“I met him at a Radical Faerie gathering in the spring of 1980. He cut a dramatic figure, his tall frame draped in a pale shawl and topped by a broad-brimmed black hat that might have belonged on a Quaker elder. Harry Hay spoke dramatically, too, about maximizing the differences between gays and straights instead of downplaying them. Maximizing differences? This was utterly contrary to the conventional wisdom — and completely intriguing,” Timmons writes.
“His large hands grasped both of mine when I approached later to say how honored I was to meet him. Gay men who, like me, have been aware of him for years, shower Hay with these earnest introductions. But on each occasion his dome-like brow furrows with concentration, and he holds the hands or shoulders of the individual, staring fixedly into their eyes. And intense personal bond is quickly case, into which Hay often injects a challenging statement. In my case—as a college junior approaching an offbeat intellectual nearing seventy—he said, ‘You know, you probably wouldn’t be talking to me at all if we were back in their world, at some gay bar. Remember that when we go back.’ With only the wilderness and gentle gay men around us, and given my uncertainties about what life held after school, his words struck deep,” Timmons wrote.
The words struck deep and flowered, coloring much of his gay and AIDS activism and his writings for gay publications such as Frontiers and The Advocate, as well as then-left-leaning publications such as The LA Weekly. He also teamed up with acclaimed lesbian historian Lillian Faderman to co-author “Gay L. A.: A History of Sexual Outlaws, Power Politics and Lipstick Lesbians,” which won the Lambda Literary award for LGBT Arts and Culture in 2007.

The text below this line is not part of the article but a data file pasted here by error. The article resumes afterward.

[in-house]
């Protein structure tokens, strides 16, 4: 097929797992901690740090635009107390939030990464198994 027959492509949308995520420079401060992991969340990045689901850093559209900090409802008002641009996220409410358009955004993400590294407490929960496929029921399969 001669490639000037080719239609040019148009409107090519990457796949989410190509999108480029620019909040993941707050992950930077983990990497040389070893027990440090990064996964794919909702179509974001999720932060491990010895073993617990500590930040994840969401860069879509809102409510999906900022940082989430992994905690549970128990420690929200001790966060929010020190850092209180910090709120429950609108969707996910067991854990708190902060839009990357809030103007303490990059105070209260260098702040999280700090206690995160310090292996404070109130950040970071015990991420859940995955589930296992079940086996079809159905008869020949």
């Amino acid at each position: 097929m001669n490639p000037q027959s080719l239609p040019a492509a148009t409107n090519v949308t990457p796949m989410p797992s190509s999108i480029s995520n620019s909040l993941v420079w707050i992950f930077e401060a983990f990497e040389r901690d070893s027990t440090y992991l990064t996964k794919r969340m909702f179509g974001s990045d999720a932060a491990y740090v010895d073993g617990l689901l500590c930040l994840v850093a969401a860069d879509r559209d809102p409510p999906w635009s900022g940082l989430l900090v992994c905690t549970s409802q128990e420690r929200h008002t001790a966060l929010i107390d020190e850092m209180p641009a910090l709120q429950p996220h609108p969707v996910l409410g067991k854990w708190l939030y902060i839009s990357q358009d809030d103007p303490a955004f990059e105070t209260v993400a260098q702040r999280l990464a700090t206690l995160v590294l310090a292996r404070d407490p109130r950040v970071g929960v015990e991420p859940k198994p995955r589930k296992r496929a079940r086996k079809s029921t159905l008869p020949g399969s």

Because of his knowledge and love of LGBT history, Timmons also served as a former board member and executive director of the ONE National Gay and Lesbian Archives with his longtime friend, author Mark Thompson.
By July 2010, Timmons seemed well enough to participate in celebrating Harry Hay’s 100th birthday, as Thompson announced on the White Crane website:
“Longtime friends of author and community activist Stuart Timmons gathered last week to celebrate his remarkable recovery from a major stroke two-and-a-half years ago. Timmons, 53, is still wheelchair bound, but is now fully mentally alert and with the ability to speak and move about with assistance. He is expecting a return to his research and writing about GLBT history and is especially delighted with the invitation to participate in Centennial celebrations honoring the life and work of gay movement founder Harry Hay,” who died in 2002.
On April 7, 2012, Timmons participated in the establishment of the Mattachine Steps, making the Cove Avenue stairway west of Silver Lake Blvd an historic landmark in the City of Los Angeles. The steps lead up to 2328 Cove Ave where Hay lived in the early 1950s when he founded the Mattachine Society and held clandestine meetings in his home. Timmons helped organize the event with Thompson, Silver Lake gay historian Wes Joe, and Mitch O’Farrell, then-deputy to L.A. City Councilmember (now LA Mayor) Eric Garcetti.
Timmons was also strong enough to attend the March 2015 funeral for The Rev. Malcolm Boyd, Thompson’s longtime partner. Thompson died unexpectedly on Aug. 9, 2016.
Timmons had been out and about—taking lunch with playwright Robert Patrick, for instance, at the French Quarter on Santa Monica Blvd before it was shuttered.
According to Jenn, Timmons was excited about conducting another West Hollywood tour.
In her email to Timmons’ friends, Gay Timmons said she would let everyone know when it was time for a memorial celebration of some sort.
“I really cannot thank you all enough for the profound friendship and live you’ve brought over the past 9 years to Stuart, me and my family through your generous support. You are wonderful souls. My love to you all – Gay”